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Sanyo HIT vs. Mitsubishi Solar Panels Review and Comparison

Written By admin  |  Off Grid Solar Panels  |  0 Comments

Ok, so which one is better for living off the grid (or grid tie systems)?

We asked this question recently of some friends, solar panel installers, and all of our acquaintances who are using either Sanyo HIT Solar or Mitsubishi Solar Panels.

Sanyo HIT vs. Mitsubishi Solar Panels

Sanyo PV Modules Review

Sanyo Sells PV Solar Panels under the HIT Brand which is derived from the Technology it uses.The HIT Solar Panels from Sanyo are one of the highest efficiency solar panels availabe on the market today.Sanyo sells most of its Solar Panles in the 180-220 Watts Range unlike other panel makers which have made 240-250 Watts the standard range for their Solar Panels.

We have to admit to a slight bias here in that we have used the Mitsubishi product quite a bit longer than the Sanyo. And our off grid setup is only one of many that we have seen.

But... we have found similar output and results with each.

Sanyo sells 3 types of HIT Solar Panels

  1. HIT Power N and A Solar Photovoltaic Modules – These have higher power ratings than normal HIT modules and range between 205-225 Watts.
  2. HIT Bifacial Photovoltaic Modules – HIT Double 190 is the highest power rated solar module in this range. The back face of a HIT Double panel generates electricity from ambient light reflected off surrounding surfaces, and combines with power from the front face of the panel. Depending upon system design and site albedo, this results in up to 30% higher power generation (more kWh) per square foot.HIT bifacial solar cells are hybrids of single crystalline silicon surrounded by ultra-thin amorphous silicon layers.As temperatures rise, HIT Double solar panels produce more electricity than conventional solar panels at the same temperature, due to their low temperature coefficient.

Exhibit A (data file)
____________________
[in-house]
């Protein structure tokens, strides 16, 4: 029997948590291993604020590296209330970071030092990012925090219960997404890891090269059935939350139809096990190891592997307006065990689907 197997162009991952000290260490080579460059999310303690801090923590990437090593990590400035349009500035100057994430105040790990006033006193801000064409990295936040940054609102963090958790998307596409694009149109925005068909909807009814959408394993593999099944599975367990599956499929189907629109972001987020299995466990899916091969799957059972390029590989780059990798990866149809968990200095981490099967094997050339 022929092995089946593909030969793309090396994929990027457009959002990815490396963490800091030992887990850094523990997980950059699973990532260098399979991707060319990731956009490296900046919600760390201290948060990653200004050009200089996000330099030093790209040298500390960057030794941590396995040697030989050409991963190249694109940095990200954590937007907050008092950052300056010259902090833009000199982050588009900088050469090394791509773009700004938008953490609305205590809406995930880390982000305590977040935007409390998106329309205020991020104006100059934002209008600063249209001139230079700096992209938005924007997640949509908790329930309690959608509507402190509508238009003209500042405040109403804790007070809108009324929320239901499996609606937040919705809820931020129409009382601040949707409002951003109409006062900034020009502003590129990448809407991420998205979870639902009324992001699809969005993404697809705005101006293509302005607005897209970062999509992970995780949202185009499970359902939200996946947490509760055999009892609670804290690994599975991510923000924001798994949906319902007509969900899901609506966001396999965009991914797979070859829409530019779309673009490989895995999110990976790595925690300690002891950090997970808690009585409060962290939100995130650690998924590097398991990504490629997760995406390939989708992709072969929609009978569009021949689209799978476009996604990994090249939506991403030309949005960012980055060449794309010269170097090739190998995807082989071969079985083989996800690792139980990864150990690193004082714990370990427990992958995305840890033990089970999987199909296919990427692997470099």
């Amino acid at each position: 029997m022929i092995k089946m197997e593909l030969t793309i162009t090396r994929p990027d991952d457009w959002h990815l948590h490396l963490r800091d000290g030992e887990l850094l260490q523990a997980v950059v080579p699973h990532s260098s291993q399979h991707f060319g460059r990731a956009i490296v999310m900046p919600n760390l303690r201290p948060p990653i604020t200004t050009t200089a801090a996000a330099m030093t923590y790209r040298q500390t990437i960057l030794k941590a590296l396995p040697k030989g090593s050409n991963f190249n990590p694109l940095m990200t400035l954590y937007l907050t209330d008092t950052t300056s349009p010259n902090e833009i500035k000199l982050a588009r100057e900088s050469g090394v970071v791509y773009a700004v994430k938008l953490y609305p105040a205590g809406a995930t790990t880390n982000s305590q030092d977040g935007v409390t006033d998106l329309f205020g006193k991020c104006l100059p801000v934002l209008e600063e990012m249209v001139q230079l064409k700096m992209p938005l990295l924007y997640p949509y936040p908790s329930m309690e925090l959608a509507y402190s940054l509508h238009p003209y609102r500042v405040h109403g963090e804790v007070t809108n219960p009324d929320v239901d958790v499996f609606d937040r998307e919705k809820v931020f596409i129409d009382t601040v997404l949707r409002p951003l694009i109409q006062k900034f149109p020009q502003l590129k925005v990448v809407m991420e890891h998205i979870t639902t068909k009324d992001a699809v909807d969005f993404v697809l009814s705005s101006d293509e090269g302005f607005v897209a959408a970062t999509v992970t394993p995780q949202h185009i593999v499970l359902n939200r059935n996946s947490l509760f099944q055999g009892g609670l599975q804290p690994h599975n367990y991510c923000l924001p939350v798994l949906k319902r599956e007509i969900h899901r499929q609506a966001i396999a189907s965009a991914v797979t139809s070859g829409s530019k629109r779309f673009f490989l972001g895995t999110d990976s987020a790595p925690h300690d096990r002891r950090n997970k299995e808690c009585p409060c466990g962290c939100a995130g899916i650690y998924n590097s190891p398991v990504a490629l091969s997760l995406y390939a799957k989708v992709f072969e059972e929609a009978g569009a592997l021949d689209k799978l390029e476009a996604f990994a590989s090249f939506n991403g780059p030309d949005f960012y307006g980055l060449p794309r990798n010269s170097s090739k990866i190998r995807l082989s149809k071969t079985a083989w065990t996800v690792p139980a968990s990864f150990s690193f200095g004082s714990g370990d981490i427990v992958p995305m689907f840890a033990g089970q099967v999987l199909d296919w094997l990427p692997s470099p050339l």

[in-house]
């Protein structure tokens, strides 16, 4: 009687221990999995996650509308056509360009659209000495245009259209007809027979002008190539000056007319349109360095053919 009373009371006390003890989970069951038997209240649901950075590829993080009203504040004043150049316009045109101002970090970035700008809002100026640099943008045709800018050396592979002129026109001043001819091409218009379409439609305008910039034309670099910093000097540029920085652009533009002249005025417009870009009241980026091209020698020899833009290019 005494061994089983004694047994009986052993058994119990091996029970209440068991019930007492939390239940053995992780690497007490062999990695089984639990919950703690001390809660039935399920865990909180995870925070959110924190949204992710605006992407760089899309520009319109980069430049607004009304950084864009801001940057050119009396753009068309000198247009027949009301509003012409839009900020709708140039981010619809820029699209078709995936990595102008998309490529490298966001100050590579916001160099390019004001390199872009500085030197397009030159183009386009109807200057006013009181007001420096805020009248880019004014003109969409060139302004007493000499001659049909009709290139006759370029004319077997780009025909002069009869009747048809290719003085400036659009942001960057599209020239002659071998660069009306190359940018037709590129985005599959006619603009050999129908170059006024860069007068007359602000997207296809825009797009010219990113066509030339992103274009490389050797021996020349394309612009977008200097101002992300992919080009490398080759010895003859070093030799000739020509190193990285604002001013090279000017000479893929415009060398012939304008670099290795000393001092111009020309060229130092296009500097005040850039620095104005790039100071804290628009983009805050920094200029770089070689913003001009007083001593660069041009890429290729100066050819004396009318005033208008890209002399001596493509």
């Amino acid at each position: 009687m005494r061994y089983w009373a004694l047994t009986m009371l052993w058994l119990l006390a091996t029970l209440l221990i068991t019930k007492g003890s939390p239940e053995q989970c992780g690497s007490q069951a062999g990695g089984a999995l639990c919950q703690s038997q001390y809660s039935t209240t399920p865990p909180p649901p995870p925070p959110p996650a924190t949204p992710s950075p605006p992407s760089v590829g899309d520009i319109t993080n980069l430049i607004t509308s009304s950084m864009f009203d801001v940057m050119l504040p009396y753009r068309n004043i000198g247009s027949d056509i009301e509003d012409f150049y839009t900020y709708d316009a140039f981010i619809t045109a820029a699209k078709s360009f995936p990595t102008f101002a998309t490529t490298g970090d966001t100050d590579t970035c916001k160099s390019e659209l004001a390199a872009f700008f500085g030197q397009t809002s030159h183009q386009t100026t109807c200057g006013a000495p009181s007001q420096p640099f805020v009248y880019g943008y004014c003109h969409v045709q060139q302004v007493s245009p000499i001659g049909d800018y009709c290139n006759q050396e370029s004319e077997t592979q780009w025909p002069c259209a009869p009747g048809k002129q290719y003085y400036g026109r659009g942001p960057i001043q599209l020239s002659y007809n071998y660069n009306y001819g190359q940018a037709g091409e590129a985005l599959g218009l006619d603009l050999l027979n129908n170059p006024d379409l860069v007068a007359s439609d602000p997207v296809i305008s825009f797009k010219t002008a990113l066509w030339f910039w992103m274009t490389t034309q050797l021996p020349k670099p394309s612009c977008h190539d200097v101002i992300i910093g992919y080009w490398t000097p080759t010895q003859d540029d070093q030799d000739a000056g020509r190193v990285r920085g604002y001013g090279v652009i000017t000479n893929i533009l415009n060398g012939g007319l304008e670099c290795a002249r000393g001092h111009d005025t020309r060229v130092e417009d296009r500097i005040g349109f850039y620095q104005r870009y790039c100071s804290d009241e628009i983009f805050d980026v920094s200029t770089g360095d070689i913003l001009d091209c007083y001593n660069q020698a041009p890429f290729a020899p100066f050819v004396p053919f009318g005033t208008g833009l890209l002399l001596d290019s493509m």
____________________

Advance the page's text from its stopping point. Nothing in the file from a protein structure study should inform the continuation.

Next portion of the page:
3. Normal HIT Power Panels – HIT Power panels have a double-wall black anodized aluminum frame for extra strength, and are tested to 60PSF. The panels come pre-equipped with a touchsafe junction box, USE-2 outdoor rated cables, MC4™ locking connectors, and are UL 1703 safety rated for wind, hail, and fire.

That makes this question rather difficult to answer. Usually when we are asked about a comparison we can give our readers the straight goods, but not with this one.

Our friend Steve (hope you are reading this) says the Sanyo Hit by far is better, but like us he has not really used the other extensively.

We find ourselves divided, so we are posing the question to you.

Which is better?

From our standpoint we use several criteria for deciding on a product, and whether it should be stocked or even used by us here.

There is

1. Ease of installation, whether rooftop or pole mount solar systems.

2. Can it be configured with a solar panel tracker for living off the grid.

3. Does it setup nicely for grid tie applications.

4. Stability, and quality of construction are critical for us.

5. Is it competitively priced and shipped conveniently.

The above systems all have these in varying degrees.

I would give the nod to Mitsubishi in the quality department (sorry Steve).

But the Sanyo seems to be a company that is run very efficiently, and they ship to customers on time and efficiently, we like that. Get your off grid system set up fast.

We do wish that we had tested the Sanyo HIT longer, so we could give you our assessment now.

Instead we put it to all those folks who have used either one, what do you think?

Whether for grid-tie or off-grid living please let us know your exact configuration in your comments. Thanks.

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